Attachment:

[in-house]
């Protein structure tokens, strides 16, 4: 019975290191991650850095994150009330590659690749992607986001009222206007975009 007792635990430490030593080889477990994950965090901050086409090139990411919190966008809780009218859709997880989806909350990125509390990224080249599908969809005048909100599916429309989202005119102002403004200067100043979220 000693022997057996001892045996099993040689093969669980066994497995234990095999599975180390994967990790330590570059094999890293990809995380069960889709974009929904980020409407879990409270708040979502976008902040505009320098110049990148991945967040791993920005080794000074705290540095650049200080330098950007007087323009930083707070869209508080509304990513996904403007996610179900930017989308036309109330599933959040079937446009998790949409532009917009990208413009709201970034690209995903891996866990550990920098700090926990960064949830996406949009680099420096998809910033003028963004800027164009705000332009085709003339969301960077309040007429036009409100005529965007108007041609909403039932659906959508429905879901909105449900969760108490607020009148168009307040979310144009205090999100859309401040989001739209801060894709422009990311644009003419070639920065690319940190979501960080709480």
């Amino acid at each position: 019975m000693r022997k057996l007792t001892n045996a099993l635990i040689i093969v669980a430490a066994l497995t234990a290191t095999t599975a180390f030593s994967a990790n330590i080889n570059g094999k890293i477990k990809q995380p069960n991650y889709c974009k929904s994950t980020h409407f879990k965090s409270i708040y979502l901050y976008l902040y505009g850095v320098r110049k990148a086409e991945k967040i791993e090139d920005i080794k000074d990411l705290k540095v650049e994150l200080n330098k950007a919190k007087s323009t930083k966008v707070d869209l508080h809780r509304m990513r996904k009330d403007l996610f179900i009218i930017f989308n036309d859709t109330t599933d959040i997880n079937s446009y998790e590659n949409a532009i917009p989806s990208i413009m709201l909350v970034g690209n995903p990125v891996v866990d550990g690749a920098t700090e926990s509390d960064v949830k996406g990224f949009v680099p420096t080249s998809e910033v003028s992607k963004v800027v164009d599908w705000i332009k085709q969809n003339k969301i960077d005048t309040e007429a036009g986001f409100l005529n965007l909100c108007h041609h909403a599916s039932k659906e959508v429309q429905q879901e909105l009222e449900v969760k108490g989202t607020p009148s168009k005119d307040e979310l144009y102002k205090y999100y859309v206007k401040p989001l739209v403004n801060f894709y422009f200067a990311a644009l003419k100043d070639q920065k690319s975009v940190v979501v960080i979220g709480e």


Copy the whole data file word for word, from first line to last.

[in-house]
């Protein structure tokens, strides 16, 4: 019975290191991650850095994150009330590659690749992607986001009222206007975009 007792635990430490030593080889477990994950965090901050086409090139990411919190966008809780009218859709997880989806909350990125509390990224080249599908969809005048909100599916429309989202005119102002403004200067100043979220 000693022997057996001892045996099993040689093969669980066994497995234990095999599975180390994967990790330590570059094999890293990809995380069960889709974009929904980020409407879990409270708040979502976008902040505009320098110049990148991945967040791993920005080794000074705290540095650049200080330098950007007087323009930083707070869209508080509304990513996904403007996610179900930017989308036309109330599933959040079937446009998790949409532009917009990208413009709201970034690209995903891996866990550990920098700090926990960064949830996406949009680099420096998809910033003028963004800027164009705000332009085709003339969301960077309040007429036009409100005529965007108007041609909403039932659906959508429905879901909105449900969760108490607020009148168009307040979310144009205090999100859309401040989001739209801060894709422009990311644009003419070639920065690319940190979501960080709480």
């Amino acid at each position: 019975m000693r022997k057996l007792t001892n045996a099993l635990i040689i093969v669980a430490a066994l497995t234990a290191t095999t599975a180390f030593s994967a990790n330590i080889n570059g094999k890293i477990k990809q995380p069960n991650y889709c974009k929904s994950t980020h409407f879990k965090s409270i708040y979502l901050y976008l902040y505009g850095v320098r110049k990148a086409e991945k967040i791993e090139d920005i080794k000074d990411l705290k540095v650049e994150l200080n330098k950007a919190k007087s323009t930083k966008v707070d869209l508080h809780r509304m990513r996904k009330d403007l996610f179900i009218i930017f989308n036309d859709t109330t599933d959040i997880n079937s446009y998790e590659n949409a532009i917009p989806s990208i413009m709201l909350v970034g690209n995903p990125v891996v866990d550990g690749a920098t700090e926990s509390d960064v949830k996406g990224f949009v680099p420096t080249s998809e910033v003028s992607k963004v800027v164009d599908w705000i332009k085709q969809n003339k969301i960077d005048t309040e007429a036009g986001f409100l005529n965007l909100c108007h041609h909403a599916s039932k659906e959508v429309q429905q879901e909105l009222e449900v969760k108490g989202t607020p009148s168009k005119d307040e979310l144009y102002k205090y999100y859309v206007k401040p989001l739209v403004n801060f894709y422009f200067a990311a644009l003419k100043d070639q920065k690319s975009v940190v979501v960080i979220g709480e």